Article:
Last season was a struggle offensively for the Boston Bruins.
The club finished in a tie for 22nd in goals scored with 209. Brad Marchand led the Black and Gold with 24 of those. The only problem was that the winger scored just twice in Boston’s final 17 games, including a month-long goal drought at a time when the team could have used his offense.
The need for that elite, goal-scoring winger to play up to alongside play maker David Krejci is a pressing one. The absence of Milan Lucic opens the door for someone on the left side to be the sniper the club desperately needs.
Enter unrestricted free agent Alexander Semin. The former Carolina Hurricane was bought out last week just two years into a five-year contract extension worth $35 million. His poor attitude and performance earned Semin a one-way ticket out of PNC Arena and on to the open market.
It opens the door for the Bruins to pursue the guy that could cure their scoring problems.
Semin fits the definition of a sniper. The 10-year NHL veteran has scored at least 20 goals in seven of his nine full seasons and scored over 30 three times (all with Washington). Paired up with Alex Ovechkin, they led a prolific Capitals attack for six seasons burning out the goal light many times in the nation’s capital. Semin then went to Carolina in the lockout-shortened 2012-13 campaign and scored 44 points in 44 games, earning him a wealthy contract extension.
Fast forward to this season when Semin fell off a cliff scoring just six goals in 57 games played for the fifth-worst team in the league. People wondered whether the Canes would accept a veteran player who did not fit in with their culture. Sure enough, general manager Ron Francis cut bait with Semin just days before free agency.
Sweeney has been no stranger to controversy in his short two-month tenure as Boston’s general manager. Signing Semin would be a much-discussed, yet smart move for the Bruins. Even with the signing of Matt Beleskey last week, the club still needs that sniper-type winger on the top line alongside Krejci.
The former first-round pick in 2002 fits the bill as a scorer in need of a change in scenery to rediscover the form that made him such a deadly weapon in Washington.
Semin would instantly see top-line minutes and become the Bruins’ purest shooter. The six-foot-two-inch forward has one of the best shots in the game and is a threat to score every time he touches the puck.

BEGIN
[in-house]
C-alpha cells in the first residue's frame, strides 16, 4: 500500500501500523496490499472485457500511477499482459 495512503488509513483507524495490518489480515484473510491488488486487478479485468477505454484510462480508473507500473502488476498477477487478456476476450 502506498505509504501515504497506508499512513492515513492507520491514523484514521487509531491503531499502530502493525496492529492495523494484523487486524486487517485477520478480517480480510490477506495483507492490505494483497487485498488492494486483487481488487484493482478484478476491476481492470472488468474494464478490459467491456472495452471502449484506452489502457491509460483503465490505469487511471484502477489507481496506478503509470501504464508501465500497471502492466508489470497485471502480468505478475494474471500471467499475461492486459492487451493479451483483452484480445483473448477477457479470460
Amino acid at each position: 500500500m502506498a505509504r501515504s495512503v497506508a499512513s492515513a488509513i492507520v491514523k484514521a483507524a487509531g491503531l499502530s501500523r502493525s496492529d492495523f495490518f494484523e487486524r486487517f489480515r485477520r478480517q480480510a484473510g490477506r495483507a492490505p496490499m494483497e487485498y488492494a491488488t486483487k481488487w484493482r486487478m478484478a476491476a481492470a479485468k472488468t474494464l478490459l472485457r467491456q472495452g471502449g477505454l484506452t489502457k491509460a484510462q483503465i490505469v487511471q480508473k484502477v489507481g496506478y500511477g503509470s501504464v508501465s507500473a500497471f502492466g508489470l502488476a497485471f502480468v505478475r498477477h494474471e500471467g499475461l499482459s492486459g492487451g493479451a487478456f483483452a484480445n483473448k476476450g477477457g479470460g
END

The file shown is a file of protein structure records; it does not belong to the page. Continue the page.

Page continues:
He is still in the prime of his career at 31 years old and is capable of playing around 18-20 minutes a night alongside one of the underrated play makers in the NHL. Furthermore, it would give the Bruins three legitimate scoring lines coach Claude Julien can roll out every game.
Another underrated part of Semin’s game is puck possession. Many people do not think he is a defensively responsible player but they would be badly mistaken. Semin’s Corsi-For percentage at five-on-five was just a shade under 56-percent (55.9%) this season, third-highest on the team. In addition, his CF is at 54.3% in his ten-year career.
Julien is fond of two-way players and Semin’s stats show he is more than capable of both generating and preventing scoring chances.
One of the biggest knocks on Semin after his departure was his poor attitude last season. Canes owner Peter Karmanos Jr. told Chip Alexander of the Charlotte News & Observer that the move was not motivated by money or cap space.
“We didn’t buy him out to save cap space or anything. We bought him out because he was a distraction, he wasn’t going to perform and we wanted to get on to building a team that could win.”
Even with Semin on their roster, Carolina has been rooted near the bottom of the NHL standings for the past three seasons. This year, they were the fifth-worst team in the league with just 71 points and had the second-worst home attendance, averaging just 12,594 fans per game.
Does anyone think Semin would want to waste a year in his prime playing on a bad team in front of 5,000 empty seats 41 times a year?
That would not be the case in Boston. Semin would find himself playing in front of a sellout TD Garden crowd on a team with more talent than his former employers 722 miles to the southwest. The Bruins have a brighter outlook when it comes to the playoffs than the Hurricanes do and a burning passion for their hockey club year-round.
On a personal level, Semin needs to come out and prove to doubters he is not what Karmanos claimed. The combination is there for perfect match between player and franchise.
What Should Sweeney Spend?
According to generalfanager.com, Sweeney and the Bruins have around $5.5 million in cap space for this season with no pending free agents left to sign after Jimmy Hayes and Brett Connolly signed contracts with the club on Monday.
Alex Semin on a relatively inexpensive short-term contract is a risk I'd be willing to take.
— Аrpon Basu (@ArponBasu) June 30, 2015
The news that Semin would be open to a one-year contract is great news for Boston. As presently constituted, the Bruins need some help on the blue line but a sniper to play in a top-six role is ideal. The club is a borderline playoff team and Semin could be that guy to propel them into the postseason.
A one-year contract around $3-4 million is what Sweeney should aim for. Semin still has a ton of talent but needs the right situation to present itself. In Boston, he would have the chance to give the Bruins a legitimate scoring threat on the wing and resurrect a career that is currently in limbo.
As the old adage goes: one man’s trash is another man’s treasure. Boston has the potential to strike gold by giving Alex Semin the perfect opportunity to show he still has a lot of gas left in the tank.